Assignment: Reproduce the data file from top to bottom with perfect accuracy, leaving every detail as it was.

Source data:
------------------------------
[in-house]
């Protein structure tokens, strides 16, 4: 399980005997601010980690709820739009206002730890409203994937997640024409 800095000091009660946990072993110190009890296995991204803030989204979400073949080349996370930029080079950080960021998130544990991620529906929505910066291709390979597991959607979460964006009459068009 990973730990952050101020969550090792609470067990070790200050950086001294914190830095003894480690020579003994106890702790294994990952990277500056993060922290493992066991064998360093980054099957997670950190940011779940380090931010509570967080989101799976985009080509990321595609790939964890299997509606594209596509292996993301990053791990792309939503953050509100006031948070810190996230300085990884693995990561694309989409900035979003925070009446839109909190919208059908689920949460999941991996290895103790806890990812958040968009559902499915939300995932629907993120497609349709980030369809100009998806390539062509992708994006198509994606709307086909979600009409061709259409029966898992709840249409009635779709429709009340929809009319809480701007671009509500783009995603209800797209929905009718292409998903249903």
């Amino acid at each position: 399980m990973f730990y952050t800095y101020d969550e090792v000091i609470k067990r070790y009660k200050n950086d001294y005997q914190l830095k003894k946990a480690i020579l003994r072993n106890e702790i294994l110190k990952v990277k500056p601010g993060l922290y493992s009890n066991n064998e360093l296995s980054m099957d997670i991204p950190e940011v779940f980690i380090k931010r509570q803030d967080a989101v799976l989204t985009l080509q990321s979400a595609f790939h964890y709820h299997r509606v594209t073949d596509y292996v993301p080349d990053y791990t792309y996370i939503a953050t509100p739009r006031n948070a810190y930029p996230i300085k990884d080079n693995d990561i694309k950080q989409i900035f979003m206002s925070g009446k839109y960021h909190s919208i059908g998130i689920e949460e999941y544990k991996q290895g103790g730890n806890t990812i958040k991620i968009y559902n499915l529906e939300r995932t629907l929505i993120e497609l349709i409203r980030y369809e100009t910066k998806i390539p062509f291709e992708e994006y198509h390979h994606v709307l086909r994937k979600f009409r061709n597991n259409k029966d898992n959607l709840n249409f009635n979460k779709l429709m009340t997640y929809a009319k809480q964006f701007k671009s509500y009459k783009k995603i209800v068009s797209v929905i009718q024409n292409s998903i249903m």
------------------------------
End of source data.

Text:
[in-house]
């Protein structure tokens, strides 16, 4: 399980005997601010980690709820739009206002730890409203994937997640024409 800095000091009660946990072993110190009890296995991204803030989204979400073949080349996370930029080079950080960021998130544990991620529906929505910066291709390979597991959607979460964006009459068009 990973730990952050101020969550090792609470067990070790200050950086001294914190830095003894480690020579003994106890702790294994990952990277500056993060922290493992066991064998360093980054099957997670950190940011779940380090931010509570967080989101799976985009080509990321595609790939964890299997509606594209596509292996993301990053791990792309939503953050509100006031948070810190996230300085990884693995990561694309989409900035979003925070009446839109909190919208059908689920949460999941991996290895103790806890990812958040968009559902499915939300995932629907993120497609349709980030369809100009998806390539062509992708994006198509994606709307086909979600009409061709259409029966898992709840249409009635779709429709009340929809009319809480701007671009509500783009995603209800797209929905009718292409998903249903």
């Amino acid at each position: 399980m990973f730990y952050t800095y101020d969550e090792v000091i609470k067990r070790y009660k200050n950086d001294y005997q914190l830095k003894k946990a480690i020579l003994r072993n106890e702790i294994l110190k990952v990277k500056p601010g993060l922290y493992s009890n066991n064998e360093l296995s980054m099957d997670i991204p950190e940011v779940f980690i380090k931010r509570q803030d967080a989101v799976l989204t985009l080509q990321s979400a595609f790939h964890y709820h299997r509606v594209t073949d596509y292996v993301p080349d990053y791990t792309y996370i939503a953050t509100p739009r006031n948070a810190y930029p996230i300085k990884d080079n693995d990561i694309k950080q989409i900035f979003m206002s925070g009446k839109y960021h909190s919208i059908g998130i689920e949460e999941y544990k991996q290895g103790g730890n806890t990812i958040k991620i968009y559902n499915l529906e939300r995932t629907l929505i993120e497609l349709i409203r980030y369809e100009t910066k998806i390539p062509f291709e992708e994006y198509h390979h994606v709307l086909r994937k979600f009409r061709n597991n259409k029966d898992n959607l709840n249409f009635n979460k779709l429709m009340t997640y929809a009319k809480q964006f701007k671009s509500y009459k783009k995603i209800v068009s797209v929905i009718q024409n292409s998903i249903m």